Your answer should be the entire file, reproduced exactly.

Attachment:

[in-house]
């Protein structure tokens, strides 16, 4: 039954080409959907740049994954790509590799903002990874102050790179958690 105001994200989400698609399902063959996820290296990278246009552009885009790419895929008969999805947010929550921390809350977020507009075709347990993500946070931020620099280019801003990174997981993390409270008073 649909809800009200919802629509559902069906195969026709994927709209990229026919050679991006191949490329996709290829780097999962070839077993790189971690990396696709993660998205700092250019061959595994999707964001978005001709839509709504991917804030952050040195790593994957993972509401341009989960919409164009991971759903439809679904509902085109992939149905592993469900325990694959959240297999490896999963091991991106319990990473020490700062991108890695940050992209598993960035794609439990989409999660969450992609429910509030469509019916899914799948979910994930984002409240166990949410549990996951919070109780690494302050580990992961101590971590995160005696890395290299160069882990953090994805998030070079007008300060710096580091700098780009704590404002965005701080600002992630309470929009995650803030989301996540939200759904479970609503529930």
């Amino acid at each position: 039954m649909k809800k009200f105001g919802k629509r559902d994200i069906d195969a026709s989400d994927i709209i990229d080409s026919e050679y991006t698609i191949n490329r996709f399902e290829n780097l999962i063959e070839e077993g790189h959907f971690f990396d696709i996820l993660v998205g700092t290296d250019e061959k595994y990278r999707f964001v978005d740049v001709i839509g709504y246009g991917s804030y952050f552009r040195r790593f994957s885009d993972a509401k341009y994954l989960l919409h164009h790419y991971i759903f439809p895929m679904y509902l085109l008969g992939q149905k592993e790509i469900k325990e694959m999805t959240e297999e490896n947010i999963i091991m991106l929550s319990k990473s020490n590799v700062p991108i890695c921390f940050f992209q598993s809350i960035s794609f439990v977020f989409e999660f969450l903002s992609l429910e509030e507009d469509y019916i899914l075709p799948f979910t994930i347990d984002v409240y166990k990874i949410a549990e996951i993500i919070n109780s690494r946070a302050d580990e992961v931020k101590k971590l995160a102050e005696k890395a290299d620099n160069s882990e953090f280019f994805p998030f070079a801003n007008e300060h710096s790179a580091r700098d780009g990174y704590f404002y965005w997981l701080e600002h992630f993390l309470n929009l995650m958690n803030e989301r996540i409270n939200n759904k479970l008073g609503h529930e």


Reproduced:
[in-house]
């Protein structure tokens, strides 16, 4: 039954080409959907740049994954790509590799903002990874102050790179958690 105001994200989400698609399902063959996820290296990278246009552009885009790419895929008969999805947010929550921390809350977020507009075709347990993500946070931020620099280019801003990174997981993390409270008073 649909809800009200919802629509559902069906195969026709994927709209990229026919050679991006191949490329996709290829780097999962070839077993790189971690990396696709993660998205700092250019061959595994999707964001978005001709839509709504991917804030952050040195790593994957993972509401341009989960919409164009991971759903439809679904509902085109992939149905592993469900325990694959959240297999490896999963091991991106319990990473020490700062991108890695940050992209598993960035794609439990989409999660969450992609429910509030469509019916899914799948979910994930984002409240166990949410549990996951919070109780690494302050580990992961101590971590995160005696890395290299160069882990953090994805998030070079007008300060710096580091700098780009704590404002965005701080600002992630309470929009995650803030989301996540939200759904479970609503529930």
């Amino acid at each position: 039954m649909k809800k009200f105001g919802k629509r559902d994200i069906d195969a026709s989400d994927i709209i990229d080409s026919e050679y991006t698609i191949n490329r996709f399902e290829n780097l999962i063959e070839e077993g790189h959907f971690f990396d696709i996820l993660v998205g700092t290296d250019e061959k595994y990278r999707f964001v978005d740049v001709i839509g709504y246009g991917s804030y952050f552009r040195r790593f994957s885009d993972a509401k341009y994954l989960l919409h164009h790419y991971i759903f439809p895929m679904y509902l085109l008969g992939q149905k592993e790509i469900k325990e694959m999805t959240e297999e490896n947010i999963i091991m991106l929550s319990k990473s020490n590799v700062p991108i890695c921390f940050f992209q598993s809350i960035s794609f439990v977020f989409e999660f969450l903002s992609l429910e509030e507009d469509y019916i899914l075709p799948f979910t994930i347990d984002v409240y166990k990874i949410a549990e996951i993500i919070n109780s690494r946070a302050d580990e992961v931020k101590k971590l995160a102050e005696k890395a290299d620099n160069s882990e953090f280019f994805p998030f070079a801003n007008e300060h710096s790179a580091r700098d780009g990174y704590f404002y965005w997981l701080e600002h992630f993390l309470n929009l995650m958690n803030e989301r996540i409270n939200n759904k479970l008073g609503h529930e």